NOBLE member Larry Bresler made the presentation for the group working on a platform for Kinship Care, Child Care and Cash Assistance. Bresler noted that children placed in Kinship Care with relatives in general fared better than children in the foster care system. Bresler said currently the state provides $259 a month for a child placed in kinship care and an additional $90 a month for each additional child up to four children. There is no additional money provided if there are more than four children served. Foster parents receive $600 per child. Bresler said the committee proposed closing this gap to help families taking care of the children of relatives. The NOBLE committee’s proposal also calls for ending the ceiling on the number of children subsidized with kinship care funds and to disregard adult income when calculating cost of living increases in the foster care system. The group also supported increasing the age to 21 for aging out of foster care (the current age is 18).
The committee’s recommendations on Child Care included a call for returning eligibility for childcare assistance to families with income up to 185% of the federal poverty level.
The committee asked that the State of Ohio seek a federal waiver on work requirements for all counties so more people could receive cash assistance. They asked that cash assistance be provided to families for 5 years rather than the current 3 years. Requested cash assistance levels for families be increased and that regular cost of living increases be placed in the budget.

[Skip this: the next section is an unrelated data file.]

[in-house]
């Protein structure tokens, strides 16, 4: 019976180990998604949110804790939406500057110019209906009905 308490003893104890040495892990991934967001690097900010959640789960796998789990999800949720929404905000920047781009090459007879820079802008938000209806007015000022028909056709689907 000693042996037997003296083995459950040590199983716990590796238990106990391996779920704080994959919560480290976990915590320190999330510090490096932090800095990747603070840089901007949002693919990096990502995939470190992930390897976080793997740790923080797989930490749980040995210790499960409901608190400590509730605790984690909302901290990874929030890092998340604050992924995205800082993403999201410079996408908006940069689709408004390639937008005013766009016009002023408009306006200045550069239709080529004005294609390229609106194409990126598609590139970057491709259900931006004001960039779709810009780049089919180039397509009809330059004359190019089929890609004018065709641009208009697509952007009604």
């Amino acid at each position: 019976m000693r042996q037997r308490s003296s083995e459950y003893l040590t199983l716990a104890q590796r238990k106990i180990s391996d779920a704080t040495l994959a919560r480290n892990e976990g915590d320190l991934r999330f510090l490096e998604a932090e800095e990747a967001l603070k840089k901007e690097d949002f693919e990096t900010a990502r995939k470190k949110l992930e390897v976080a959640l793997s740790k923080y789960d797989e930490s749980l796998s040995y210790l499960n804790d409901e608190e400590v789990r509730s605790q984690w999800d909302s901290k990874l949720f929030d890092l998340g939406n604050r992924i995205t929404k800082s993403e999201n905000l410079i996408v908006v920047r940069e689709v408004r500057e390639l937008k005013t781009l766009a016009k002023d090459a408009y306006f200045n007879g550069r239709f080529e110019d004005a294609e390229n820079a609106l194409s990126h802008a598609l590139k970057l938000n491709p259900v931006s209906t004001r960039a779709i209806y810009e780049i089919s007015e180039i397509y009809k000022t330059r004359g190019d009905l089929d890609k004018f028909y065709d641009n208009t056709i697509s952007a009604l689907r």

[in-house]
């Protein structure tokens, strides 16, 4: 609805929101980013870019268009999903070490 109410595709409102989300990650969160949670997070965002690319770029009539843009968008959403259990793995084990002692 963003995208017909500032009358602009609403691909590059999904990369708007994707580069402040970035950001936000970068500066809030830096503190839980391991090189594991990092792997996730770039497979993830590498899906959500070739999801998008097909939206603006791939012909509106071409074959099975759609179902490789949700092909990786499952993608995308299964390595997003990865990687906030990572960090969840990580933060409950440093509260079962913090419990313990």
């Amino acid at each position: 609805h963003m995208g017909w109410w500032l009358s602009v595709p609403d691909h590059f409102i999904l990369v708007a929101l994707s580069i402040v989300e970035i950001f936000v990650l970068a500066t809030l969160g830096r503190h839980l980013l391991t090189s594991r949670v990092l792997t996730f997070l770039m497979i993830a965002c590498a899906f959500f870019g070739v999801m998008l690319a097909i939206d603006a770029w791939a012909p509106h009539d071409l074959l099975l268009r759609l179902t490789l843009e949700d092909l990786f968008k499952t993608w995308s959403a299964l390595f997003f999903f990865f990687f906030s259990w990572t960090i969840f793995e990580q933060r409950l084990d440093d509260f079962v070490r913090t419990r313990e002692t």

They asked funds to assist victims of domestic violence be restored. Requested that the state step up the spending of funds already allocated to the Ohio Work Incentive program to work with employers to help people obtain good paying jobs.
The committee also sought to resolve a problem created by the high client to worker ratio in local Ohio Offices of Job and Family Services by providing funding for more staffing. Bresler says currently in Cuyahoga County the ratio of clients to workers is 600 to 1. He said this workload need to be lower, because now clients are being sanctioned because of failure to meet with their caseworkers. Part of the reason for missing meetings is the inflexibility of scheduling due to high caseloads.